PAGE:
A menu command may be associated with another menu (called a submenu). Pointing to (putting the mouse over) the menu command causes the submenu to be displayed and the user can point to or click on a command from the submenu just as with the main menu. (Submenus allow very many commands to be presented rather conveniently since most commands are not displayed at any one time.)

In this document, we specify a menu and command with the menu title followed by a horizontal bar (|) followed by the command name, all in bold. Thus File | Save is the Save command on the File menu. Commands from submenus are shown with additional |'s, thus View | Manage Windows | Iconize is the Iconize command on the Manage Windows submenu of the View menu. (We have been using this notation in other chapters of this document.)

7.2 Usual menu behavior

Clicking or choosing a command causes some action. Menus are rarely used simply to display information (although a command can cause an informative dialog to appear). Information can be conveyed incidentally, however. The fact that a command is unavailable (cannot be pointed to or chosen) can be informative. Some editors make the Save command on the File menu unavailable if there are no changes to save and Paste can be made unavailable when there is nothing on the clipboard.

A user can click on no command and cause the menu to disappear. Typically nothing happens when no item is selected and the state of the program is typically the same as if the menu had never been displayed. (We say typically twice in the last sentence because the application programmer can associate any action – displaying the menu or pointing to a command or whatever – with any effect. If you are programming a game, you might have a Hint menu and cause the game player to lose points if the Hint menu is looked at, whether or not a command is chosen. Or an application designed to study user interfaces may record how often menus are displayed and items chosen as a way of learning about user behavior, perhaps with an eye to improving the interface.)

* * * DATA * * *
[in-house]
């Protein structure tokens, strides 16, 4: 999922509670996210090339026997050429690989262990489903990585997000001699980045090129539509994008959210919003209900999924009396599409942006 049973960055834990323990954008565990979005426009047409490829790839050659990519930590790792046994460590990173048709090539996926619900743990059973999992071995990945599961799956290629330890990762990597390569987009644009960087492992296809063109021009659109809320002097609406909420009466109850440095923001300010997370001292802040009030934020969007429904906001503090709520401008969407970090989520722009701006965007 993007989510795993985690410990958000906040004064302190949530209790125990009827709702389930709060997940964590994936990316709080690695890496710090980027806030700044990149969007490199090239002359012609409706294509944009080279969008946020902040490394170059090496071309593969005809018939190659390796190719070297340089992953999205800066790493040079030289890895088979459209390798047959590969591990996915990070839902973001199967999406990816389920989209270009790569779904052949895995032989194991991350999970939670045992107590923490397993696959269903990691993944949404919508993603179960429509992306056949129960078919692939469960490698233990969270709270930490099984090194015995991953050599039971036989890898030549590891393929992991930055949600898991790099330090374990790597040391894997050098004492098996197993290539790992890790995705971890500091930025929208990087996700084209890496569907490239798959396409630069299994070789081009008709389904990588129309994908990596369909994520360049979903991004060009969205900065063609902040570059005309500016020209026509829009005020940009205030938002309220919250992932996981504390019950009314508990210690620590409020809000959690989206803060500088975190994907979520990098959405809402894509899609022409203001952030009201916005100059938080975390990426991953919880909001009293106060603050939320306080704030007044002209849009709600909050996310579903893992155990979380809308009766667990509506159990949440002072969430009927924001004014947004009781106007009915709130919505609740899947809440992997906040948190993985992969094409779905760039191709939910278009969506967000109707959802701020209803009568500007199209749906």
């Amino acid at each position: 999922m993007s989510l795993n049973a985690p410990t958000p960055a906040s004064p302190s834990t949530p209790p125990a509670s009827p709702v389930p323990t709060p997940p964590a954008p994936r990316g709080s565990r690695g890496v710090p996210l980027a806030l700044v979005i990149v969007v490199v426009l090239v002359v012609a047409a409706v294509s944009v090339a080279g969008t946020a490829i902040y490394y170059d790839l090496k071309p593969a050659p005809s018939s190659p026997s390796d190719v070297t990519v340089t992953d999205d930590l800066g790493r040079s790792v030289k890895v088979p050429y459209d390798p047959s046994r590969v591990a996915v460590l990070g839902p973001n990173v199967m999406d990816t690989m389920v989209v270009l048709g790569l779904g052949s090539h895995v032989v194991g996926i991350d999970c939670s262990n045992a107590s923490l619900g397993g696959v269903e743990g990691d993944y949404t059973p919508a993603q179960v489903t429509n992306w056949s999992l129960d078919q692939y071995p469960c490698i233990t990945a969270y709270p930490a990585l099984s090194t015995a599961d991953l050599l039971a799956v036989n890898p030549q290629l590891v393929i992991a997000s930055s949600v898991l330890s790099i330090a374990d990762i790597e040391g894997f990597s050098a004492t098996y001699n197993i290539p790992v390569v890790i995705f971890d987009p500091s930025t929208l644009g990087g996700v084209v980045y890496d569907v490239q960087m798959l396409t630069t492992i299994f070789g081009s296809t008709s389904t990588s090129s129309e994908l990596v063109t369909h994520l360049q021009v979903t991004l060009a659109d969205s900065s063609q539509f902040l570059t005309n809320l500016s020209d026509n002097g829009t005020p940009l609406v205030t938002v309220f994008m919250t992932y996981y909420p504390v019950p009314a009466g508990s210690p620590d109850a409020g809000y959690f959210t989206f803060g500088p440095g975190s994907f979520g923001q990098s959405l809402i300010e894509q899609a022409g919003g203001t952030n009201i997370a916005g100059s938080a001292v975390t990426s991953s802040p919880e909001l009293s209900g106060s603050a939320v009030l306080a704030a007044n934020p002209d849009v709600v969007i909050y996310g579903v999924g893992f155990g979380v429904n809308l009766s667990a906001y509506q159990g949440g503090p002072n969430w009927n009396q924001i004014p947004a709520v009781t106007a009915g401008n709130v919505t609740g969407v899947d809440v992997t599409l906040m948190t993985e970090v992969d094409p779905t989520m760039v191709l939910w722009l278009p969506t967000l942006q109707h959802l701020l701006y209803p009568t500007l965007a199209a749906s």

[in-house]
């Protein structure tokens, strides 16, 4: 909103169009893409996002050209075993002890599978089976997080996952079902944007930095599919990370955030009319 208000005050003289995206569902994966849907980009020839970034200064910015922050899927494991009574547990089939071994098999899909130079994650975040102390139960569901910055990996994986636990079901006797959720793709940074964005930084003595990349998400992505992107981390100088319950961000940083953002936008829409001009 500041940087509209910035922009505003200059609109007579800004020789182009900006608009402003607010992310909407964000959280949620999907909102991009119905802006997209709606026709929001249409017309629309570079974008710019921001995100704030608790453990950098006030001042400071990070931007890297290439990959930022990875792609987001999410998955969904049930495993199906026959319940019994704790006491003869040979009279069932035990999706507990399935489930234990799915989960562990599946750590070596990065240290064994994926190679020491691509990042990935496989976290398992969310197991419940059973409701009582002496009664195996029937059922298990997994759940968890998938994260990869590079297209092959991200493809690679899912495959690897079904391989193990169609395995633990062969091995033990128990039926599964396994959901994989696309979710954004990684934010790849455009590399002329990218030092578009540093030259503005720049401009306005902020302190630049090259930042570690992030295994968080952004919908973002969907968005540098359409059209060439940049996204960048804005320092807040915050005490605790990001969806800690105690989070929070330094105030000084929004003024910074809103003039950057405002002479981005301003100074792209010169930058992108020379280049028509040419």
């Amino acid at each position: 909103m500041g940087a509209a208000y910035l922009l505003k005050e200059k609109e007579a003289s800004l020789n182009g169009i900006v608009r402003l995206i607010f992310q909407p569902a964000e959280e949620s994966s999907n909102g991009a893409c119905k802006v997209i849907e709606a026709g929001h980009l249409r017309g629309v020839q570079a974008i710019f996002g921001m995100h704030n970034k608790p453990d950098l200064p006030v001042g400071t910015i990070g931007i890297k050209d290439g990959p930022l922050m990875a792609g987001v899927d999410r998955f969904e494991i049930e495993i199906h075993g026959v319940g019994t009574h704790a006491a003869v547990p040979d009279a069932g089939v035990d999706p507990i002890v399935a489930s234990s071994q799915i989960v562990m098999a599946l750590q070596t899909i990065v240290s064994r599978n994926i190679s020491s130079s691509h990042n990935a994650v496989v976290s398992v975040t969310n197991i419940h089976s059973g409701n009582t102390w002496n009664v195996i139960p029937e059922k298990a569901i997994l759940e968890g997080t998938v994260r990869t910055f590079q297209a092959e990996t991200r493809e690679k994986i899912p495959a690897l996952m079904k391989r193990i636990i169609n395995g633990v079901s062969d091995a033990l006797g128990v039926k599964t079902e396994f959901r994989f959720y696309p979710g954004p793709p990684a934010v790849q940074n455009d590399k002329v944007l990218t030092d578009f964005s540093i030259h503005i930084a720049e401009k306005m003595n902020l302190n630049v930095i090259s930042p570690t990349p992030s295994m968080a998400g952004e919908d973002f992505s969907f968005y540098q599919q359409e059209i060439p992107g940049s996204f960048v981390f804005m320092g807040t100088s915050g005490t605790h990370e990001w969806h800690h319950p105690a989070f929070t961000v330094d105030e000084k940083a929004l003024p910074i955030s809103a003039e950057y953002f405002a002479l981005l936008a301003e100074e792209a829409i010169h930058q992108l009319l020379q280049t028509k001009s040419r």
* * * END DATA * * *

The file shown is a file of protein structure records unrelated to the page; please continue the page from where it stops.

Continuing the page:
7.3 Pull-down and pop-up menus

A pull-down menu is displayed on a menu bar. The menu bar is typically always visible and the user can display a menu any time the mouse is available.

Pop-up menus are displayed by specific user action but have no specific location and no title. Pressing or clicking the right mouse button in various locations in the Allegro CL development environment displays a pop-up menu with context-related items. Another pop-up menu is the symbol completion menu displayed by choosing Search | Complete Symbol. While typing in the Debug window or in an editor window. For example, at a prompt in the Debug window, type

string>

and, leaving the cursor right after the >, choose Search | Complete Symbol. A pop-up menu appears with items string> and string>= (the two symbols whose names begin with string>).

This chapter is concerned with pull-down menus. For information on pop-up menus, see the online help topics pop-up-shortcut-menu and pop-up-lettered-menu.

7.4 Menu bars

We will now discuss creating a menu-bar interactively, using the IDE's special Menu Editor dialog. Alternately, a menu-bar can be created programmatically by calling open-menu, and then added to a window by calling (setf menu).

To add a menubar to a form, select the form, and then either (1) click on Form | Add Menu Bar or (2) select the menu property in the Inspector, and click on the small Extended Editor button at the right end of that Inspector row:

This displays the menu editor.

To have a pull-down menu on a window, you must: